0310, 0320/1, 0340/1                          29.00mm                      4.65mm

1120/1, 11300/1/2/3                            29.00mm                      5.00mm

1150, 1160/1, 1170                                 29.00mm                     5.34mm

All 41xx Movements                              29.00mm                     6.39mm

________________________________________________________________

If you’re interested in the architecture of the movement, here are schematics showing how it is  put together.

Schematic 1 -Rotor Side:

Schematic 2 – Dial Side (11xx Variants):

Schematic 3 – Dial Side (41xx Variants, excluding ‘Monthly’):

___________________________________________________________________

Gallery:

Here are just a few examples to illustrate the range of models that used the Jet movements, with acknowledgement to sellers on Yahoo Japan for the images:

Jet Automatic: 

Jet Automatic:  

Jet Automatic:  

Rookie:                

Super Jet:           

Auto Dater:        

Auto Dater:        

Super Jet:           

Auto Dater 7:    

Auto Dater 7:    

Some models have special case backs, e.g.:

Auto Dater:        

Auto Dater 7:   

Super Jet:         

Super Jet:         

And finally from my own collection:

1120 Auto Dater:

1130 Auto Dater:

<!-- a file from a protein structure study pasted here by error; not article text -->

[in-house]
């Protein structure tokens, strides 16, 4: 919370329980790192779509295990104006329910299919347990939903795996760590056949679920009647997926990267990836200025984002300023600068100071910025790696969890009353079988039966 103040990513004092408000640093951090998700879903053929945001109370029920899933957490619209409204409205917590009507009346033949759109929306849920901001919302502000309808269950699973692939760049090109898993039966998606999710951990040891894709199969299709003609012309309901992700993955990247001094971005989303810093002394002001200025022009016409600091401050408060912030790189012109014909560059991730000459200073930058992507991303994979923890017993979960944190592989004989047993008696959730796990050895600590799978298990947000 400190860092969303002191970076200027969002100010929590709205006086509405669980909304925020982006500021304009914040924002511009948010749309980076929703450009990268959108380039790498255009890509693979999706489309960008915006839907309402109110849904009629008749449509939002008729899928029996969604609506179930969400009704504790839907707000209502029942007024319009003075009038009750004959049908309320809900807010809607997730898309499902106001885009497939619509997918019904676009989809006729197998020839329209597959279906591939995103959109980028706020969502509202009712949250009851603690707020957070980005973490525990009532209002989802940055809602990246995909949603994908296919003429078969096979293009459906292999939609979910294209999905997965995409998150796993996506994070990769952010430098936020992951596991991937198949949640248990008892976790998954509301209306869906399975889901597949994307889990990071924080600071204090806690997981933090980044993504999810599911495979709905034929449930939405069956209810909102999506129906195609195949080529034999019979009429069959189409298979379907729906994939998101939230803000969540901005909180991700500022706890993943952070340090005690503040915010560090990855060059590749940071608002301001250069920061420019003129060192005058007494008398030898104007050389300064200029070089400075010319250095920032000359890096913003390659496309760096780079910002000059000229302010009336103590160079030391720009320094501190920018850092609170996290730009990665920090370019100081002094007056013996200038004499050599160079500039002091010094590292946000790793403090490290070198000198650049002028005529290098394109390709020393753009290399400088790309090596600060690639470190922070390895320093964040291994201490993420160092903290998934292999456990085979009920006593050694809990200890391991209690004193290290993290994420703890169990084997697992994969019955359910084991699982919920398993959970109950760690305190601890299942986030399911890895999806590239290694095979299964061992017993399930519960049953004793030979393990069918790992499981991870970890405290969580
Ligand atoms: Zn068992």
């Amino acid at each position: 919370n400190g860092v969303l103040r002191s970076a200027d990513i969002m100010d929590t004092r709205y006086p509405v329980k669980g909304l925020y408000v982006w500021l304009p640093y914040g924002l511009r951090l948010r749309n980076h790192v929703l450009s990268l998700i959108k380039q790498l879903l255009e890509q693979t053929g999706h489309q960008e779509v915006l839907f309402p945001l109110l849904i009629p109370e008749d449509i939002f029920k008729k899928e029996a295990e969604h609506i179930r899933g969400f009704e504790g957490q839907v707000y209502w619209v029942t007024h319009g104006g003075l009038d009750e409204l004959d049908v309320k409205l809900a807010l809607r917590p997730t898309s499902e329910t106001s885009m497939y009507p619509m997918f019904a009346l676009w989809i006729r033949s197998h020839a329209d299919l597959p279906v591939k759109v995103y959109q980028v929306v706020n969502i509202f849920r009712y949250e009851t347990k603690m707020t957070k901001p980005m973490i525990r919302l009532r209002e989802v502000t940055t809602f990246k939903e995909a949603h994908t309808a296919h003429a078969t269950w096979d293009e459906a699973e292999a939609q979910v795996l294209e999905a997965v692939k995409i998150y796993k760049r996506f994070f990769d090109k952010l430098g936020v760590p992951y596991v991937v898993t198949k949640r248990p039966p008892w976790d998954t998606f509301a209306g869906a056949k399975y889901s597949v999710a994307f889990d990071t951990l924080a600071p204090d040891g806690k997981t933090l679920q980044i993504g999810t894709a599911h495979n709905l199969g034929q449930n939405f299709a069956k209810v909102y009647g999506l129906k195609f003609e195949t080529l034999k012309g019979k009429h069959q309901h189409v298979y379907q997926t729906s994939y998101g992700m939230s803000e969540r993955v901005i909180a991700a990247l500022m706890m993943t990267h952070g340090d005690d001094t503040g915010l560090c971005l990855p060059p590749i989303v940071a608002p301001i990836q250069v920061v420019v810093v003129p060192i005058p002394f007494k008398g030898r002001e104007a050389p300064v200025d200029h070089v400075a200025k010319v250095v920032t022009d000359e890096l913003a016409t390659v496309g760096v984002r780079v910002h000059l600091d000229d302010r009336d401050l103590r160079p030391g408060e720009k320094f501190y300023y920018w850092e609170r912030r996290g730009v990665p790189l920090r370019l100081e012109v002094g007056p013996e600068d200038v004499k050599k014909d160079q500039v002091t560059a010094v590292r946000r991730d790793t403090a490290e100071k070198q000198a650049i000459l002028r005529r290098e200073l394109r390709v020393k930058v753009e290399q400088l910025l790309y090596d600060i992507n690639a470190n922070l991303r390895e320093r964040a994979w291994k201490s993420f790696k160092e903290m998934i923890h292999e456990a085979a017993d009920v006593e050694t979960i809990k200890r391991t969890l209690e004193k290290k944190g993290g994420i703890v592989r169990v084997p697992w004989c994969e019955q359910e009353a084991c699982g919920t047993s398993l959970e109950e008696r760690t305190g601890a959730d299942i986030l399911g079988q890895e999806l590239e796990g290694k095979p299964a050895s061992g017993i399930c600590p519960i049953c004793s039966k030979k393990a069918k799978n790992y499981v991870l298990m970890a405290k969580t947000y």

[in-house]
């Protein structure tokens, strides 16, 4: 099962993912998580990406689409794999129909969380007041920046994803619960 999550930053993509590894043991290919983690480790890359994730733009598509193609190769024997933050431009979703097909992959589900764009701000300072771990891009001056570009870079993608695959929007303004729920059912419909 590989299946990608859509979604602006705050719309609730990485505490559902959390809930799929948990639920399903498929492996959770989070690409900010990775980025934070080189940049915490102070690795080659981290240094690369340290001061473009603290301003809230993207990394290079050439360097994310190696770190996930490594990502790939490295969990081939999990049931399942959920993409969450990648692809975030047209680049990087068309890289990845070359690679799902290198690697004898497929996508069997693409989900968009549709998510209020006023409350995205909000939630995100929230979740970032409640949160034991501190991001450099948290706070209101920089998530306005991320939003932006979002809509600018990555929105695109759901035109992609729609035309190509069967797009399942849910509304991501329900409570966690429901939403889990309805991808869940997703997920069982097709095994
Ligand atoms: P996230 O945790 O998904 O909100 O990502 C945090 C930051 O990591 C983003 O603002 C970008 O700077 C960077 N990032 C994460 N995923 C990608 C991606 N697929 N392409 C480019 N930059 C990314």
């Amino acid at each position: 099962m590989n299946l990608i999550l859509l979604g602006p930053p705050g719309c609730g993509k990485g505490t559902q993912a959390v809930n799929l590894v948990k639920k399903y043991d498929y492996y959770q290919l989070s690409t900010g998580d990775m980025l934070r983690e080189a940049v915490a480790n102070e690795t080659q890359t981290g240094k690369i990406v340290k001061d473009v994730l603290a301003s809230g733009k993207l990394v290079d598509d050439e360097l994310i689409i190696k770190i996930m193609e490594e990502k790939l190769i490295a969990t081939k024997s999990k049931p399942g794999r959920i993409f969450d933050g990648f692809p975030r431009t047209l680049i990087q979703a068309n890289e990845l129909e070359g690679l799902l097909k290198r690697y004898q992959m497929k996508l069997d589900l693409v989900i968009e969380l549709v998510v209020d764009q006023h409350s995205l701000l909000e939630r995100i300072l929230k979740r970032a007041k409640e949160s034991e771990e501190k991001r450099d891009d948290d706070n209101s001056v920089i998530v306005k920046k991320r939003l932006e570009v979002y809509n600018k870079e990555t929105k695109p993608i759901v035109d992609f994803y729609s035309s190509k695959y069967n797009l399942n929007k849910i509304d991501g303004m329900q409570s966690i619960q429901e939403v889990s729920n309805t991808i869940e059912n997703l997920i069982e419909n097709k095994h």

4101 Auto Dater 7:

4120 Monthly:

Super Jet:

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29 Responses to The Jet Automatic

  1. Albert says:

    Hi,
    What is the easiest way to open a snap cover on Super Jet Auto Dater. There is no lip or notch to go by.

    • sweephand says:

      Hi Albert,

      there should be a fine notch in the case back – depending what position the back is in, it may be between the lugs so will be hidden by the strap or bracelet. In fact I think that this is the correct position, with the notch at the 6 o’clock point. The notch is rather fine, so will be clearer under a loupe. I have found careful use of a small (watch repairer’s) screwdriver, small enough obviously to engage in the notch and then twisted rather than pushed too much, works on this type of case back. My knife type case opener is not really thin enough, and is more likely to slip and cause damage.

      Stephen

  2. Albert says:

    Thank you Stephan.
    I inspected the case under the magnifying glass and it looks so tight as if it was a single piece. No sign of notch. Is there a way to access it from the front, through the crystal?